With each different amp I tried the pedal with this evening, I had to go through the process of finding where I wanted the distortion to come from. With my DV Mark Little 40 (with 6L6′s), I found the best result was to let the pedal do a lot of the heavy lifting, and I set the level to just past unity gain so I could get a little volume boost, plus push my pre-amp tubes just over the edge to slightly break them up. Then I could vary the amount of drive to my heart’s content. On the other hand, with my Aracom VRX22, it was a more balanced affair, with the amp and pedal taking equal responsibility for the overdrive.
I think this is where a lot of people who didn’t really like the pedal – many claiming the tones to be too thick and harsh – may have strayed a bit in their evaluations. Quite simply, dialing in overdrive takes time because not only are you dealing with a clipping section, you’re also dealing with level gain. Add getting EQ dialed in, and it can get a bit hairy. Looking back, I’ve perhaps panned a lot of overdrives simply because I didn’t take enough time.
As for the MojoMojo, getting the pedal dialed in took less than a 1/2 hour. At first, I had everything at noon, but at that setting with my Les Paul and my DV Mark that outputs into a speaker that has a pretty big bottom end, the tone was a little muffled. Thank goodness for the voicing switch on the pedal. That cleared things up a bit almost immediately, then rolling off the Bass to about 11 o’clock and boosting up the Treble to about 2 o’clock added all sorts of clarity. With the EQ set, I was able to vary the Drive and Level, and maintain clarity, no matter where I set those controls.
How It Sounds
To me, the MojoMojo sounds killer. It’s mostly transparent, but it does have a bit of a darker color to it. There’s lots of midrange on tap, but apparently TC Electronic designed the pedal to retain lows. What has really sold me on the pedal though is its amp-like dynamics, which are superb. Here are some clips that I did:
The first clip, I wanted to demonstrate the response to volume knob adjustments. The first part is my amp with my Les Paul in the middle position with both volume knobs at 5. In the second part, I switch on the pedal, and you can hear how well the pedal’s breakup blends with the amp breakup. In the final part, I do a simple lead line with the pedal engaged, then crank up my bridge pickup. The pedal really responds!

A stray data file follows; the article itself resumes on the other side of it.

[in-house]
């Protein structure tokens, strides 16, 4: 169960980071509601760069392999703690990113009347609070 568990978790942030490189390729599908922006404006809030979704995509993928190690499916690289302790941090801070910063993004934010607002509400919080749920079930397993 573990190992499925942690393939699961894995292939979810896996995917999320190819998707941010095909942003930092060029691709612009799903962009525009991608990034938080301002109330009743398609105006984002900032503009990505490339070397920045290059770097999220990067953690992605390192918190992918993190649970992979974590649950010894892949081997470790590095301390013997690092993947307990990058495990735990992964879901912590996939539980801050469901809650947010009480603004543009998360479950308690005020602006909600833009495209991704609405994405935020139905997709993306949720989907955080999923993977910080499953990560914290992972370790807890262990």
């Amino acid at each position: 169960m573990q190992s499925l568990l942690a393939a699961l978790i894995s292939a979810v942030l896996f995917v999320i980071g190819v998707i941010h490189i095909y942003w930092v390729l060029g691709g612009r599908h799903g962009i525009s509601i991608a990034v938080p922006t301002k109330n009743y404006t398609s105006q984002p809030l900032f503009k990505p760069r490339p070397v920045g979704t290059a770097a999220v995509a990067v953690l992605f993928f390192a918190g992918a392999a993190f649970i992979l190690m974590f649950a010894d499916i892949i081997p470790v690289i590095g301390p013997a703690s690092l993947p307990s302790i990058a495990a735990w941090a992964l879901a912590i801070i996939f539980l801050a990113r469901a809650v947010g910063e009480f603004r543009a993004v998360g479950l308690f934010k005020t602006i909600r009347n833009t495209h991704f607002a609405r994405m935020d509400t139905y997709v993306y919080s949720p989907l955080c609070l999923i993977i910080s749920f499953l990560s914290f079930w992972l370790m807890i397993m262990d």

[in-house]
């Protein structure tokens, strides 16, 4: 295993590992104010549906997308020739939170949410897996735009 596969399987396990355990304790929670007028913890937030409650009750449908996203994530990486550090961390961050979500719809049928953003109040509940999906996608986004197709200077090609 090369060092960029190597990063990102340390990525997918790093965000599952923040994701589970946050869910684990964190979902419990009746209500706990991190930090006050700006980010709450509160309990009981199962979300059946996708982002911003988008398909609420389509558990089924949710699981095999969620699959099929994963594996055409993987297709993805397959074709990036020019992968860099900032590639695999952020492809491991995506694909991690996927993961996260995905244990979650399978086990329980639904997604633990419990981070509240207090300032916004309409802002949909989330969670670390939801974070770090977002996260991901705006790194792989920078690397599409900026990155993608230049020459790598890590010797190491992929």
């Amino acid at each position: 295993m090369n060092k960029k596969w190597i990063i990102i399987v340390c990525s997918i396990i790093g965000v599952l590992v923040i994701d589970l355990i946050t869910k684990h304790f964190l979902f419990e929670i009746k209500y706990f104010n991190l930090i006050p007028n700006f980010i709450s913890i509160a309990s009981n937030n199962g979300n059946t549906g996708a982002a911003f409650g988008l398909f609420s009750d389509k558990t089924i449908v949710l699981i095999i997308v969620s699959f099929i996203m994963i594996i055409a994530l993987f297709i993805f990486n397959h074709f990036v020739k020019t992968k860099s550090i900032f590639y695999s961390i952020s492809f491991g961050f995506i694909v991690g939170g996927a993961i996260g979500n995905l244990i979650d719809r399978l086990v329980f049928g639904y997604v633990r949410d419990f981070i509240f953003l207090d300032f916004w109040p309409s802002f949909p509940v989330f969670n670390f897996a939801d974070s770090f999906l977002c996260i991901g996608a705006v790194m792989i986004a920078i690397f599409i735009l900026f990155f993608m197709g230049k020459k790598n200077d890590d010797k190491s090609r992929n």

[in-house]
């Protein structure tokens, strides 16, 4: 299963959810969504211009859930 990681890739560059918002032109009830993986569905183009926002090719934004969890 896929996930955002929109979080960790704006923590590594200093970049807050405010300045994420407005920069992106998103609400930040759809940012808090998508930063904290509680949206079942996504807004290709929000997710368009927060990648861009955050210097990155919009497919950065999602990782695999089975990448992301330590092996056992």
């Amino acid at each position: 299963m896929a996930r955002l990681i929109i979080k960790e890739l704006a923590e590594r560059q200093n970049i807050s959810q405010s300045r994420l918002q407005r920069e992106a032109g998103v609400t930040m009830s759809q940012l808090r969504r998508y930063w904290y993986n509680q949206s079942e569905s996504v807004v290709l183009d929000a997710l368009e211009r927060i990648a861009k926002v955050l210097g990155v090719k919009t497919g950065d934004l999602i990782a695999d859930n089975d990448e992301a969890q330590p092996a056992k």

In the next clip, I cover more dynamics; basically following the same pattern as the first: Amp only, guitar volumes at 5, then pedal enaged, then bridge pickup cranked:
The thing that’s very noticeable in the clips above is that the pedal loves a lot of input gain, and like a tube amp, with more input gain, reveals more sonic content in the form of harmonics and overtones. By the way, the pedal was set in both clips with Level at just above unity, and Drive at about 2 o’clock.
Finally, I thought that I’d try it out within the context of an actual song. In this clip, it’s the bridge section from a song that’s going to be on my next album that’s actually played underneath the vocals, which I muted here. For this, I had the Level at about 3 o’clock and the Drive at 11 o’clock, which slams the front end of my amp, plus adds a healthy amount of distortion. The result is a very touch-sensitve, singing overdrive distortion.
The original track is actually a bit on the brighter side. But what I love about this particular track is the darkness of the tone. I feels so much richer, and though there’s a LOT of gain with the combination of the pedal and amp overdriving, there is a distinct smoothness to the tone. To me, it’s very magical.
It shouldn’t be too hard to deduce that I dig this pedal! I’m a huge fan of open-sounding overdrives, of which the MojoMojo produces. But that slight darkness is absolutely killer! I think this is a pedal that I intend to keep for awhile. Can’t wait to bring it to a gig!